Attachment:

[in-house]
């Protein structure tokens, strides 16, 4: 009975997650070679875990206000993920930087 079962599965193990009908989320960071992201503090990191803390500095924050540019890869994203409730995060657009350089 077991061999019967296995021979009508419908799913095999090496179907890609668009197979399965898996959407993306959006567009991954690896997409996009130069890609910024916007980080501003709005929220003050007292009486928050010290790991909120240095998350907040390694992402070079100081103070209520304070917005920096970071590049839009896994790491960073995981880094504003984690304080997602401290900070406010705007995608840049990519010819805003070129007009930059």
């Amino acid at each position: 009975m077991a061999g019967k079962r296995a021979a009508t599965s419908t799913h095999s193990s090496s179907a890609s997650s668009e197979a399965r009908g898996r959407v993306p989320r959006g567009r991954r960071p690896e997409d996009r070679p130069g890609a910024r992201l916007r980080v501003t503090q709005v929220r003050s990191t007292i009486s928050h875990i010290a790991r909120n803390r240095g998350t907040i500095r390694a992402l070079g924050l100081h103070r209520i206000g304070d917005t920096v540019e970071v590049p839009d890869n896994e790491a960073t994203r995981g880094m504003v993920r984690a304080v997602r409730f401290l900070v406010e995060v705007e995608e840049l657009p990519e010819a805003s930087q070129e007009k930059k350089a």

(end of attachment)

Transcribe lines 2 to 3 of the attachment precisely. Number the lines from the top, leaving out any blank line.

């Protein structure tokens, strides 16, 4: 009975997650070679875990206000993920930087 079962599965193990009908989320960071992201503090990191803390500095924050540019890869994203409730995060657009350089 077991061999019967296995021979009508419908799913095999090496179907890609668009197979399965898996959407993306959006567009991954690896997409996009130069890609910024916007980080501003709005929220003050007292009486928050010290790991909120240095998350907040390694992402070079100081103070209520304070917005920096970071590049839009896994790491960073995981880094504003984690304080997602401290900070406010705007995608840049990519010819805003070129007009930059």
């Amino acid at each position: 009975m077991a061999g019967k079962r296995a021979a009508t599965s419908t799913h095999s193990s090496s179907a890609s997650s668009e197979a399965r009908g898996r959407v993306p989320r959006g567009r991954r960071p690896e997409d996009r070679p130069g890609a910024r992201l916007r980080v501003t503090q709005v929220r003050s990191t007292i009486s928050h875990i010290a790991r909120n803390r240095g998350t907040i500095r390694a992402l070079g924050l100081h103070r209520i206000g304070d917005t920096v540019e970071v590049p839009d890869n896994e790491a960073t994203r995981g880094m504003v993920r984690a304080v997602r409730f401290l900070v406010e995060v705007e995608e840049l657009p990519e010819a805003s930087q070129e007009k930059k350089a």